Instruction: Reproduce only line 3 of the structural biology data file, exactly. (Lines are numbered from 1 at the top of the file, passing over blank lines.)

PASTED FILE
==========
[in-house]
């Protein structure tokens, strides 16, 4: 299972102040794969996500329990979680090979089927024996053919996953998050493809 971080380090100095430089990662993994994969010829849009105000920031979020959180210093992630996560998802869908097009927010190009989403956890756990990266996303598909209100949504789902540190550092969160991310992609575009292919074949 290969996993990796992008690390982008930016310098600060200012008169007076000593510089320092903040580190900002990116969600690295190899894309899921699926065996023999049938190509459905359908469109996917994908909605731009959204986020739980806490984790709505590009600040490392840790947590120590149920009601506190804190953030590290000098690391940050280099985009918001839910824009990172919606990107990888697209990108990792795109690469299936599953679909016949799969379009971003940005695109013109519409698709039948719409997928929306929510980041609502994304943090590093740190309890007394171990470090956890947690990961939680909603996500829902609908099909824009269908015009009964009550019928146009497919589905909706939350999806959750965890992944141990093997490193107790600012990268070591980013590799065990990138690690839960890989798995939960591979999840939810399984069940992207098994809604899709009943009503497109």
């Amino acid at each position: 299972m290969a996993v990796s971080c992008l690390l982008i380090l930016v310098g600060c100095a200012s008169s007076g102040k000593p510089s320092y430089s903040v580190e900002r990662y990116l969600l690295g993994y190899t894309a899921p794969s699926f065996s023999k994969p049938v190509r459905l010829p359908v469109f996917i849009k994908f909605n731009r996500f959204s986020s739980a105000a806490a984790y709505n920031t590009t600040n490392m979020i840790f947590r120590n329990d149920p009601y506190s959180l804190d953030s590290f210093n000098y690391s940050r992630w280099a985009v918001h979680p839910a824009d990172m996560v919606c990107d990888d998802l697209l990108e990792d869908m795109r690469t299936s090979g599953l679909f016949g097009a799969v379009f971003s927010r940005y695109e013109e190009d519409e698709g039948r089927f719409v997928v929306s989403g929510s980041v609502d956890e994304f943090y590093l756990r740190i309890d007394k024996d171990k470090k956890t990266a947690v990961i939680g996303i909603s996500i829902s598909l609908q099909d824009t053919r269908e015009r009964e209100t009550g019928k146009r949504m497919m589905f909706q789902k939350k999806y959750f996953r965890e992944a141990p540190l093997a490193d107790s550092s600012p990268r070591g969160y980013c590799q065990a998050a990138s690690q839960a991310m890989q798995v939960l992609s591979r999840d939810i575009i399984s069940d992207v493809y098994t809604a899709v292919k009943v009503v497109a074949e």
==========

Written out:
């Amino acid at each position: 299972m290969a996993v990796s971080c992008l690390l982008i380090l930016v310098g600060c100095a200012s008169s007076g102040k000593p510089s320092y430089s903040v580190e900002r990662y990116l969600l690295g993994y190899t894309a899921p794969s699926f065996s023999k994969p049938v190509r459905l010829p359908v469109f996917i849009k994908f909605n731009r996500f959204s986020s739980a105000a806490a984790y709505n920031t590009t600040n490392m979020i840790f947590r120590n329990d149920p009601y506190s959180l804190d953030s590290f210093n000098y690391s940050r992630w280099a985009v918001h979680p839910a824009d990172m996560v919606c990107d990888d998802l697209l990108e990792d869908m795109r690469t299936s090979g599953l679909f016949g097009a799969v379009f971003s927010r940005y695109e013109e190009d519409e698709g039948r089927f719409v997928v929306s989403g929510s980041v609502d956890e994304f943090y590093l756990r740190i309890d007394k024996d171990k470090k956890t990266a947690v990961i939680g996303i909603s996500i829902s598909l609908q099909d824009t053919r269908e015009r009964e209100t009550g019928k146009r949504m497919m589905f909706q789902k939350k999806y959750f996953r965890e992944a141990p540190l093997a490193d107790s550092s600012p990268r070591g969160y980013c590799q065990a998050a990138s690690q839960a991310m890989q798995v939960l992609s591979r999840d939810i575009i399984s069940d992207v493809y098994t809604a899709v292919k009943v009503v497109a074949e």